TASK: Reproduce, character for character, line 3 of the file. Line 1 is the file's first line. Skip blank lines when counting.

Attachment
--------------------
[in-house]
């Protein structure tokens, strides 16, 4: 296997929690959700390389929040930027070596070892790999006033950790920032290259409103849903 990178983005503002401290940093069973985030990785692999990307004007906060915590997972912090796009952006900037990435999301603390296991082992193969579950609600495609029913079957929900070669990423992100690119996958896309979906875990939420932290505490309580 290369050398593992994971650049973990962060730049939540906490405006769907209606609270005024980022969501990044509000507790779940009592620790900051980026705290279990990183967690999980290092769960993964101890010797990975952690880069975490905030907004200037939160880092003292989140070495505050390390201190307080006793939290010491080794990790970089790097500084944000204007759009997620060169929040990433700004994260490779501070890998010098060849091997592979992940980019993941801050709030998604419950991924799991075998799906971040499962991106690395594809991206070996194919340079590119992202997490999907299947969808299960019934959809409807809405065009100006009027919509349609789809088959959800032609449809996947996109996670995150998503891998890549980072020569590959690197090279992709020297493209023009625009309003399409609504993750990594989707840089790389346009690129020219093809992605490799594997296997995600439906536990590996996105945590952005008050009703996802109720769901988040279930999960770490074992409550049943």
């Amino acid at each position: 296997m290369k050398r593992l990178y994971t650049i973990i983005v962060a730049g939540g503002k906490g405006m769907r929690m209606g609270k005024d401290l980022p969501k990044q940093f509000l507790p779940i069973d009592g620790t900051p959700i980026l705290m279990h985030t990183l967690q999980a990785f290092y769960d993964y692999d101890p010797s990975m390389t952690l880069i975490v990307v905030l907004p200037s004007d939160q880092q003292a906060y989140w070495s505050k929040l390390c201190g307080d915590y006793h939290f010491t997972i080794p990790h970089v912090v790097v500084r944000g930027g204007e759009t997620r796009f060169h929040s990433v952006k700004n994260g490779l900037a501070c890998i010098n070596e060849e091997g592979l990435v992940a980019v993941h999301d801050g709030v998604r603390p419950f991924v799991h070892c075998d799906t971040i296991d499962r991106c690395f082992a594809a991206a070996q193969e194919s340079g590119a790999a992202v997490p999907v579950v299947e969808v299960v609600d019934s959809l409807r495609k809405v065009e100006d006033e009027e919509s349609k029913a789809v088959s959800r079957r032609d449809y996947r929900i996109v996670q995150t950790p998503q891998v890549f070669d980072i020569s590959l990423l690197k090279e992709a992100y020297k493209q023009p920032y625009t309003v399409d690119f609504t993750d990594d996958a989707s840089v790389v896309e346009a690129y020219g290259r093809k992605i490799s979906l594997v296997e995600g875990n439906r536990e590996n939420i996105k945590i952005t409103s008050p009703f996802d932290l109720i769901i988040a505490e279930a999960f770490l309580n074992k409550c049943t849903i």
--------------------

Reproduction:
């Amino acid at each position: 296997m290369k050398r593992l990178y994971t650049i973990i983005v962060a730049g939540g503002k906490g405006m769907r929690m209606g609270k005024d401290l980022p969501k990044q940093f509000l507790p779940i069973d009592g620790t900051p959700i980026l705290m279990h985030t990183l967690q999980a990785f290092y769960d993964y692999d101890p010797s990975m390389t952690l880069i975490v990307v905030l907004p200037s004007d939160q880092q003292a906060y989140w070495s505050k929040l390390c201190g307080d915590y006793h939290f010491t997972i080794p990790h970089v912090v790097v500084r944000g930027g204007e759009t997620r796009f060169h929040s990433v952006k700004n994260g490779l900037a501070c890998i010098n070596e060849e091997g592979l990435v992940a980019v993941h999301d801050g709030v998604r603390p419950f991924v799991h070892c075998d799906t971040i296991d499962r991106c690395f082992a594809a991206a070996q193969e194919s340079g590119a790999a992202v997490p999907v579950v299947e969808v299960v609600d019934s959809l409807r495609k809405v065009e100006d006033e009027e919509s349609k029913a789809v088959s959800r079957r032609d449809y996947r929900i996109v996670q995150t950790p998503q891998v890549f070669d980072i020569s590959l990423l690197k090279e992709a992100y020297k493209q023009p920032y625009t309003v399409d690119f609504t993750d990594d996958a989707s840089v790389v896309e346009a690129y020219g290259r093809k992605i490799s979906l594997v296997e995600g875990n439906r536990e590996n939420i996105k945590i952005t409103s008050p009703f996802d932290l109720i769901i988040a505490e279930a999960f770490l309580n074992k409550c049943t849903i």